Companies that store consumer data have a real PR conundrum on their hands when confronted with government demands for that data. Following the criticism of Google for neutering its search engine to appease China’s lack of a First Amendment, the search monopoly regained its right to use its “Don’t Be Evil” motto by declining the U.S. government’s request to breech its users’ search habits.
Today the Electronic Frontier Foundation, no stranger to this weblog, filed a lawsuit against the once venerable and newly aspirant AT&T for having caved on this very issue. The L.A. Times broke the story during Christmas week when you and I and most Americans were not paying much attention.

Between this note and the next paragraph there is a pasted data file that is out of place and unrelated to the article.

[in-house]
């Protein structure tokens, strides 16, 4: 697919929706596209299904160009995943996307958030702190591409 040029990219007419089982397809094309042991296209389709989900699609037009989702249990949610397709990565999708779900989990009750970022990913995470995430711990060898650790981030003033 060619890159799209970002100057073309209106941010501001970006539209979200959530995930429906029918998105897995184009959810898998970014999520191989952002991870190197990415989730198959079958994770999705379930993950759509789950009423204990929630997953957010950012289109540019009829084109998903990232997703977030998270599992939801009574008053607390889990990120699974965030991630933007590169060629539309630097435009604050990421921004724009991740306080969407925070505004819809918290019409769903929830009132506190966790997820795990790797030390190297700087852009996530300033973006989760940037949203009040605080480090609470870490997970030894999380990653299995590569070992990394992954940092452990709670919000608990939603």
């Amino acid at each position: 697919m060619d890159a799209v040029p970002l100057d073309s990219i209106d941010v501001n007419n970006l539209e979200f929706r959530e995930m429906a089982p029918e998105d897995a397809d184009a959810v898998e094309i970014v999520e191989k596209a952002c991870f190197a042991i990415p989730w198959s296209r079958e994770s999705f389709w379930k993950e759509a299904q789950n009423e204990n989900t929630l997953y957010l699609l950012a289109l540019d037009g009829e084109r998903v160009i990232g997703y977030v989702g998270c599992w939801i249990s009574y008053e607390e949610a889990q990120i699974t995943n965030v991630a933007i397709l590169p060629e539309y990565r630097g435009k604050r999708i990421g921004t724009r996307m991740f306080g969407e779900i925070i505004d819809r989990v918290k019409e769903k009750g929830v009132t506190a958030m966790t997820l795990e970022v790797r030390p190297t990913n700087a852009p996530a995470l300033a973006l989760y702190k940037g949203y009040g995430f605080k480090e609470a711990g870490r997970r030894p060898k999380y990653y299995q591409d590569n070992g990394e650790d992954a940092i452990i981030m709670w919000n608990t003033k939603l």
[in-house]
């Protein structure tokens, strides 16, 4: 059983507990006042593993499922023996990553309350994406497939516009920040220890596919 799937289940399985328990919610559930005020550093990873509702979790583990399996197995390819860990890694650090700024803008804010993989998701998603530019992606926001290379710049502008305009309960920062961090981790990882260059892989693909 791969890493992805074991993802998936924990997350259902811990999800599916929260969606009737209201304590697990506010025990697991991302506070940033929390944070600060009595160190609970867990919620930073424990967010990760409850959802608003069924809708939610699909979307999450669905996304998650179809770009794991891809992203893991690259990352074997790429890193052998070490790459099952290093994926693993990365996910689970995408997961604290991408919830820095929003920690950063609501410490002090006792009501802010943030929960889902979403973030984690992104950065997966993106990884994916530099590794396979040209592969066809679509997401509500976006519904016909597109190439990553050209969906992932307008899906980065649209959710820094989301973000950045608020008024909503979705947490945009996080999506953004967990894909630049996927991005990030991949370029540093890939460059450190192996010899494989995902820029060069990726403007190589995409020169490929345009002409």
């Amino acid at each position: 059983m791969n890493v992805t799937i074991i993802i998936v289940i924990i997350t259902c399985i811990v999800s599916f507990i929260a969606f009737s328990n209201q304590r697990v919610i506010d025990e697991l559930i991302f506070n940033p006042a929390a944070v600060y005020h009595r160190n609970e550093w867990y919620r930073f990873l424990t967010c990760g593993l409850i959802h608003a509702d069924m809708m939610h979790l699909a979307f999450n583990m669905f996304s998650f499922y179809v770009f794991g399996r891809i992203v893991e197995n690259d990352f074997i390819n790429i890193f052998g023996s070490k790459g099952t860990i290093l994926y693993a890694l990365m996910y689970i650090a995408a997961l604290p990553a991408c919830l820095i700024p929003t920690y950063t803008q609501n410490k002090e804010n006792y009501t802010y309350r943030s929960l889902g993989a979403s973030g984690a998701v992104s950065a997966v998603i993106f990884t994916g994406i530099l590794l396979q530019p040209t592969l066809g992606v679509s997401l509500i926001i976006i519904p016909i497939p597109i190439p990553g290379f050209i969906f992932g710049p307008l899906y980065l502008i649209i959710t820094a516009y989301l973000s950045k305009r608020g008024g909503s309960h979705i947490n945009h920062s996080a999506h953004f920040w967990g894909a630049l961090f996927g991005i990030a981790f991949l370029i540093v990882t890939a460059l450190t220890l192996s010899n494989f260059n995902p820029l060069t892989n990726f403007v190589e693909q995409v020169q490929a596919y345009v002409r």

With half the country not seeming to mind the growing 1984 scenario (guess which half?), the choice to comply or fight is ever more complicated. It will be interesting to watch how AT&T balances its customers’ privacy and the government’s alleged need to know. Thus far, no comment:
“AT&T said Tuesday that it needed to review the complaint before it could respond. But AT&T spokesman Dave Pacholczyk told CNET News.com last week in response to a query about NSA cooperation: “We don’t comment on matters of national security.”
This story is far from over.